Effects of Firm peak vs Stiff peak in cakes.

Discussion in 'Pastries & Baking' started by cyprus, May 14, 2015.

  1. cyprus

    cyprus

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    Hi

    I am puzzled what's the difference in using stiff peaks or firm peaks in a cake recipe? How does it affect the structure and texture of the cake in each scenario? Anyone can advise on this? Thanks
     
  2. fablesable

    fablesable

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    When you whip egg whites you are trapping air inside and getting the eggs to grow in size (they can get up to 6-8 times their size) and to foam and become stiff. It is the main leavening ingredient in foam cakes such as angel food, chiffon, etc.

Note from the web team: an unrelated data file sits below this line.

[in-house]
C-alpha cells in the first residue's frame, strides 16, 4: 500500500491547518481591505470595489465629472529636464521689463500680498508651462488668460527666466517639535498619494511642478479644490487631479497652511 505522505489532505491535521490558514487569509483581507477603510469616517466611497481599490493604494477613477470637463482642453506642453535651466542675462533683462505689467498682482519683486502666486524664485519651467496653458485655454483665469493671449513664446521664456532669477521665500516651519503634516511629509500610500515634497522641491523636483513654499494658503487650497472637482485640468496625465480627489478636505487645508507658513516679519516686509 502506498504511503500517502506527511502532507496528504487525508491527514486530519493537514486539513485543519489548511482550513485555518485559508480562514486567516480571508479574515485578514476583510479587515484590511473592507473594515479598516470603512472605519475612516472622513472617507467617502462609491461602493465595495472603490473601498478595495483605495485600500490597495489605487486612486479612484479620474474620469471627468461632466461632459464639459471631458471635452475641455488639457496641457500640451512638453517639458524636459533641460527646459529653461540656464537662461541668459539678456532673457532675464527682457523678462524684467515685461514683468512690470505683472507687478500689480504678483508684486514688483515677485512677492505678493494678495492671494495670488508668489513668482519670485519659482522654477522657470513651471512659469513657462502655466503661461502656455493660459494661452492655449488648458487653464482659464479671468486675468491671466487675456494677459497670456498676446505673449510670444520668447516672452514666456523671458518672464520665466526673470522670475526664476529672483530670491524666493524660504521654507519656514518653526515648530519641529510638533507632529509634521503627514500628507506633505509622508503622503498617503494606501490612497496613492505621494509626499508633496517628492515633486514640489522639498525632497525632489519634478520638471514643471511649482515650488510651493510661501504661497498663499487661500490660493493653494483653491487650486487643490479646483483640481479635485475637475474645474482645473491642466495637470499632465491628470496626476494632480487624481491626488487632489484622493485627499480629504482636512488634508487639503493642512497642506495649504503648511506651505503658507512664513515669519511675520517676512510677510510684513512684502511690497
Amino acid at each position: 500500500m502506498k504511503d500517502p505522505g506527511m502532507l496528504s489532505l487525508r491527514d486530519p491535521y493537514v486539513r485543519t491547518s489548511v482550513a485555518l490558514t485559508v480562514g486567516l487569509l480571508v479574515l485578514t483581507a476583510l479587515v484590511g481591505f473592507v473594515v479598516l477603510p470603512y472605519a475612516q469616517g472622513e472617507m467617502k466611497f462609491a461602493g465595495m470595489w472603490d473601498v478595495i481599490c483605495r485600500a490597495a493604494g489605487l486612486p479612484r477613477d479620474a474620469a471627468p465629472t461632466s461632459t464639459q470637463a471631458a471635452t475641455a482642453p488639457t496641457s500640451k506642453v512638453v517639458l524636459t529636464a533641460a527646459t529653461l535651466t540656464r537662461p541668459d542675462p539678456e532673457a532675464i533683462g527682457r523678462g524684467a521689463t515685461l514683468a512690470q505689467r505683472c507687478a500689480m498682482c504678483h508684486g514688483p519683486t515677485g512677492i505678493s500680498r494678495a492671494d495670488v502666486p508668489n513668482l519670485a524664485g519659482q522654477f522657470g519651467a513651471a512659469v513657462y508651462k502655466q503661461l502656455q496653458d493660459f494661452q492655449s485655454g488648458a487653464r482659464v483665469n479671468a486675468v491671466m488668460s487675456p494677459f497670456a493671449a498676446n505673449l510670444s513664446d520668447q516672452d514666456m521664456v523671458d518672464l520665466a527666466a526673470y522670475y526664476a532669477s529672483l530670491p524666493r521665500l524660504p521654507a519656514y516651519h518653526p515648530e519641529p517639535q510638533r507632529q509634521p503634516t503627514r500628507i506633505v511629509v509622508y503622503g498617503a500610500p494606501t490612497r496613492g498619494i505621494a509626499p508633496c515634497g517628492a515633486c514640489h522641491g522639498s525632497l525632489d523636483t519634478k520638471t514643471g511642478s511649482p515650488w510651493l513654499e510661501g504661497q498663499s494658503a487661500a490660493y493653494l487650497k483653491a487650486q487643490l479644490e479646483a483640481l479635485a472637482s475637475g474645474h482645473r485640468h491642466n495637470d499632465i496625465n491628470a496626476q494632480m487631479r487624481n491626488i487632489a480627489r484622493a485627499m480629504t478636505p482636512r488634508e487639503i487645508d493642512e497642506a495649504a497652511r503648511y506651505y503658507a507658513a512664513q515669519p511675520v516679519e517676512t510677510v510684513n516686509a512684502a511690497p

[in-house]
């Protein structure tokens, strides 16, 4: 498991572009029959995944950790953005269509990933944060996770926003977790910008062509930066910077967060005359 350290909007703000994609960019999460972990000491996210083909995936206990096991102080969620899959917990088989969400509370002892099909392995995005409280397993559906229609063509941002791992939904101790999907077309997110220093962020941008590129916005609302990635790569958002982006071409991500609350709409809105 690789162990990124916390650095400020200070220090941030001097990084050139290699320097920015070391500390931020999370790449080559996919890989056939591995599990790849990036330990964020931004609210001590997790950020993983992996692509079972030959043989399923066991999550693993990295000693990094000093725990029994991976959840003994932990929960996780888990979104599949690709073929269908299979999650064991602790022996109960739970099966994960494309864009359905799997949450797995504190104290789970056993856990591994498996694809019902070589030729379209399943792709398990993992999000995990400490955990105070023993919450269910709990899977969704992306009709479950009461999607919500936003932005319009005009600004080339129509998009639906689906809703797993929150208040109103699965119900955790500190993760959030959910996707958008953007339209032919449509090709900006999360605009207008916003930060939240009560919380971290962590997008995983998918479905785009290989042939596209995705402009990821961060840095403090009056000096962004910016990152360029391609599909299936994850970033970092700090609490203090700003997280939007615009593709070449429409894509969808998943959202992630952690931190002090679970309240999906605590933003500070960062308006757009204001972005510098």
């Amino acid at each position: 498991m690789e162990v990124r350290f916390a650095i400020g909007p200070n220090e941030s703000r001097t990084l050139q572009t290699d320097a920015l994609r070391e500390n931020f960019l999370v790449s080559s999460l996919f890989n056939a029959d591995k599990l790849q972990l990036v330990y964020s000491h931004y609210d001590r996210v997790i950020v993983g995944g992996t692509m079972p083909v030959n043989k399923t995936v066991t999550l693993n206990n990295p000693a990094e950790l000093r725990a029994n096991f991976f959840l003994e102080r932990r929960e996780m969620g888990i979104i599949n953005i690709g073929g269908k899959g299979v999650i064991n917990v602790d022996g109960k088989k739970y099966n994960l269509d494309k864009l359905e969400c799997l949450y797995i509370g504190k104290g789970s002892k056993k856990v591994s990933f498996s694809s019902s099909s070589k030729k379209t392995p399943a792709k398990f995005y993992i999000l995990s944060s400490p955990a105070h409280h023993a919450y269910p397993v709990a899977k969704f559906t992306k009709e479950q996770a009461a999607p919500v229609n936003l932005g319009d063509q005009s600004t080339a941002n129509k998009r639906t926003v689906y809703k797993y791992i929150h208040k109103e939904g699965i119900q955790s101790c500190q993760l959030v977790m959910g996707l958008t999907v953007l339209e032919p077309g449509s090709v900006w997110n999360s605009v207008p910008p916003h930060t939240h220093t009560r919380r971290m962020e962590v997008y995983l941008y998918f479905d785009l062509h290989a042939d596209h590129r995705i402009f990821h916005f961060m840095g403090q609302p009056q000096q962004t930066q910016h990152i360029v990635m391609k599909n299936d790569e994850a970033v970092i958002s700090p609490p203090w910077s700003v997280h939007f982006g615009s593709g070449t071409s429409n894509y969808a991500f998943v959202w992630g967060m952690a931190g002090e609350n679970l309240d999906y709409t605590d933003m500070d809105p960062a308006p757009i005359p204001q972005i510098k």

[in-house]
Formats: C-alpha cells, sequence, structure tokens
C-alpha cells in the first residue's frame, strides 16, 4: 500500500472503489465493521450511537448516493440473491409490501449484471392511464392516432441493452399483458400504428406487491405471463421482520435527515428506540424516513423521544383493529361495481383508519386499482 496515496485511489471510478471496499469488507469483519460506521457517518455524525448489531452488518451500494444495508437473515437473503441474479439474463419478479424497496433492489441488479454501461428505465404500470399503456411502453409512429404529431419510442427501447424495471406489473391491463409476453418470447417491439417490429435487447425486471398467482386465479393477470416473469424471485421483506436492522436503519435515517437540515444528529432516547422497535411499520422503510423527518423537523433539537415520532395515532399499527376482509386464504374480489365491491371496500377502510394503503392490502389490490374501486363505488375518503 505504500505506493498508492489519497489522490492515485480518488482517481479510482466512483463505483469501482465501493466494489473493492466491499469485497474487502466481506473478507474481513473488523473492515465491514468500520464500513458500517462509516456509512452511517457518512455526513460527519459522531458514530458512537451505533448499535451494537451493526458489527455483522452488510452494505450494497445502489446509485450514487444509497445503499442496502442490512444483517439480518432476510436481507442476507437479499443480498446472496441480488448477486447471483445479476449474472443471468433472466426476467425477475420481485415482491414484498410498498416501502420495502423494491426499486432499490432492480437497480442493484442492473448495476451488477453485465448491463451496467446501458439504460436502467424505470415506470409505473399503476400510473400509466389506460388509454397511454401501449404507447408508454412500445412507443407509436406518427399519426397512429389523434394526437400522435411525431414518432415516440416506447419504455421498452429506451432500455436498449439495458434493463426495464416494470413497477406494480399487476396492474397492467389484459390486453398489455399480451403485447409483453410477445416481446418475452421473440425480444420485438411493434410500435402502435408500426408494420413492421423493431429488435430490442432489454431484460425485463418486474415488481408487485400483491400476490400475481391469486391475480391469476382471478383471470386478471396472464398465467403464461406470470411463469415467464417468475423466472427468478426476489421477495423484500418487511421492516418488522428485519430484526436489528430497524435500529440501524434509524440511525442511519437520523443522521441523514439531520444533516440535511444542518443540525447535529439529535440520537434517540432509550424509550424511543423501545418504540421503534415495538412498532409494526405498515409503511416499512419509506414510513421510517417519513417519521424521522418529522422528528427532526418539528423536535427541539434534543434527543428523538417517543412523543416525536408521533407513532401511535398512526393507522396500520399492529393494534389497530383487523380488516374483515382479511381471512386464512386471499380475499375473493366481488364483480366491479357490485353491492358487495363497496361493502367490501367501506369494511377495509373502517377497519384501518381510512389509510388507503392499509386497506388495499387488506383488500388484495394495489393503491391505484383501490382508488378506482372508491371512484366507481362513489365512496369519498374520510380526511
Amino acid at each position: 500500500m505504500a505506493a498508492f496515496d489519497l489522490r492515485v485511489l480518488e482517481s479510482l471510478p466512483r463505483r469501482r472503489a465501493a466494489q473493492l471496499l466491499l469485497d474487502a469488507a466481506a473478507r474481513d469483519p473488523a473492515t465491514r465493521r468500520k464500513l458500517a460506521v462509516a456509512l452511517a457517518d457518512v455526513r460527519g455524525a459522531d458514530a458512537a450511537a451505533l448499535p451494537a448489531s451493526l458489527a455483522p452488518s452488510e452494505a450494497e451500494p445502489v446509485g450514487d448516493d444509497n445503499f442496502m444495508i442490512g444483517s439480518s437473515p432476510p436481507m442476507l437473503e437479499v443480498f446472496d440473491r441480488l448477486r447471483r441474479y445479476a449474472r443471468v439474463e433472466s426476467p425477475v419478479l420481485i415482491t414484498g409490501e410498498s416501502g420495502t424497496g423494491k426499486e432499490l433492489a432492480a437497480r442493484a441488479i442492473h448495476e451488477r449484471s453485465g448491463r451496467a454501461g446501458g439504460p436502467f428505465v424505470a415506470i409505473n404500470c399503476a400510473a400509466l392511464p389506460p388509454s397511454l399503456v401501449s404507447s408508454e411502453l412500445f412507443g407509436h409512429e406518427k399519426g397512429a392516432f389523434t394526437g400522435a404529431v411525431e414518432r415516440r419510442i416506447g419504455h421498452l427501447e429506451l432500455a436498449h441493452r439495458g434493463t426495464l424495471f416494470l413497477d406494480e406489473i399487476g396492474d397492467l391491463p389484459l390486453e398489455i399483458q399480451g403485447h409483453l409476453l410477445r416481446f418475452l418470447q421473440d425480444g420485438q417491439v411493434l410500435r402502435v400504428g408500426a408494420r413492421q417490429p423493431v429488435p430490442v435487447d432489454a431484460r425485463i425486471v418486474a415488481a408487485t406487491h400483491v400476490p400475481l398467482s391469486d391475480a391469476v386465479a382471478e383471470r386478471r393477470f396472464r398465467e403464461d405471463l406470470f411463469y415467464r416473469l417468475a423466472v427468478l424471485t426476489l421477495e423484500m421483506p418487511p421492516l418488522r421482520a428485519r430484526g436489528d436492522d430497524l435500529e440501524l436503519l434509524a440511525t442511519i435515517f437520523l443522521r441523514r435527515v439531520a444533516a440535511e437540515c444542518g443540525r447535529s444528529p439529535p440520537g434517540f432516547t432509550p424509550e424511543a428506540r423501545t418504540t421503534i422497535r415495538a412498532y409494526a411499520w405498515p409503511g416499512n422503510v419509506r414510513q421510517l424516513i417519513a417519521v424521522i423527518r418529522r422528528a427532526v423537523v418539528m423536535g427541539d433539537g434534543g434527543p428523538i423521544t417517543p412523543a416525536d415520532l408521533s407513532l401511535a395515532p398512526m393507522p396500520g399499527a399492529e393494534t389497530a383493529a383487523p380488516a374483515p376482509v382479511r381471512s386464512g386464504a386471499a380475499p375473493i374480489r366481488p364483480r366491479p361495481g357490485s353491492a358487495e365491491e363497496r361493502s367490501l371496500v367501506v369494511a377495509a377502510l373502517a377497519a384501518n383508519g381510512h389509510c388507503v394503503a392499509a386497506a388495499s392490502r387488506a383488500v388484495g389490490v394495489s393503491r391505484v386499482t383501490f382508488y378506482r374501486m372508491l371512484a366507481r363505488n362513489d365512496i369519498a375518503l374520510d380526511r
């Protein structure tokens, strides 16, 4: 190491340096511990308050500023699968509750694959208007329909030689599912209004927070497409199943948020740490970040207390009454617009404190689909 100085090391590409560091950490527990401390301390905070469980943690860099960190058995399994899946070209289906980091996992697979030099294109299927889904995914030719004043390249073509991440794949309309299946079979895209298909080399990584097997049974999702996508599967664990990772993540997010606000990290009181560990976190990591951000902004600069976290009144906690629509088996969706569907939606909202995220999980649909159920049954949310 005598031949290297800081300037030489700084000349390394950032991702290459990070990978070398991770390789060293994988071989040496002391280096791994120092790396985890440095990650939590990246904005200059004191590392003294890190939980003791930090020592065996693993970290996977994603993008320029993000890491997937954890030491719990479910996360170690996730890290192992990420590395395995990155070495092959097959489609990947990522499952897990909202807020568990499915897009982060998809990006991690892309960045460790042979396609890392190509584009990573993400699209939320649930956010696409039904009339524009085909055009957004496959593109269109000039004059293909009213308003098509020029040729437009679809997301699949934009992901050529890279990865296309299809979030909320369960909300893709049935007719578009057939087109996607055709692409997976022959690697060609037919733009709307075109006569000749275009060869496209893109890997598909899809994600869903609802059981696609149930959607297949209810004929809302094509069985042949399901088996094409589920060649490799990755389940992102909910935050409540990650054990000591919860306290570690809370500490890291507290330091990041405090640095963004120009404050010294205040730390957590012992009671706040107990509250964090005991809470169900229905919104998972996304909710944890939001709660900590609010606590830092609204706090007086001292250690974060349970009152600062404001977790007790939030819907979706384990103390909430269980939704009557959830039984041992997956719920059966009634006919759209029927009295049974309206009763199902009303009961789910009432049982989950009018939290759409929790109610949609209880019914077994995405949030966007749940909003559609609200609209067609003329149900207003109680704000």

The difference between firm and stiff peaks is that if you were to turn your whisk upside down:

    Firm Peaks: the peaks will hold and be more distinct but the tip will fold back on itself   AND;

    Stiff Peaks: the peaks hold straight up without folding and the mixture will be quite thick and heavy

    You know you have over mixed when the mixture collapses back on itself and looks really dull. It is close to breaking. 

    The difference, IMO, is all in the language rather than the technique. Some people say stiff, others say firm. As long as you make a firm peak with your eggs you are golden.
     
  3. cyprus

    cyprus

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    Thnx for the response, in this case does it means that regardless firm peaks or stiff peaks, my cake would still turn out the same if all else are consistent?
     
  4. fablesable

    fablesable

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    Yes as the contrast between the two are not significantly different. /img/vbsmilies/smilies/cool.gif
     
  5. cyprus

    cyprus

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    Oh right! Thanks a lot!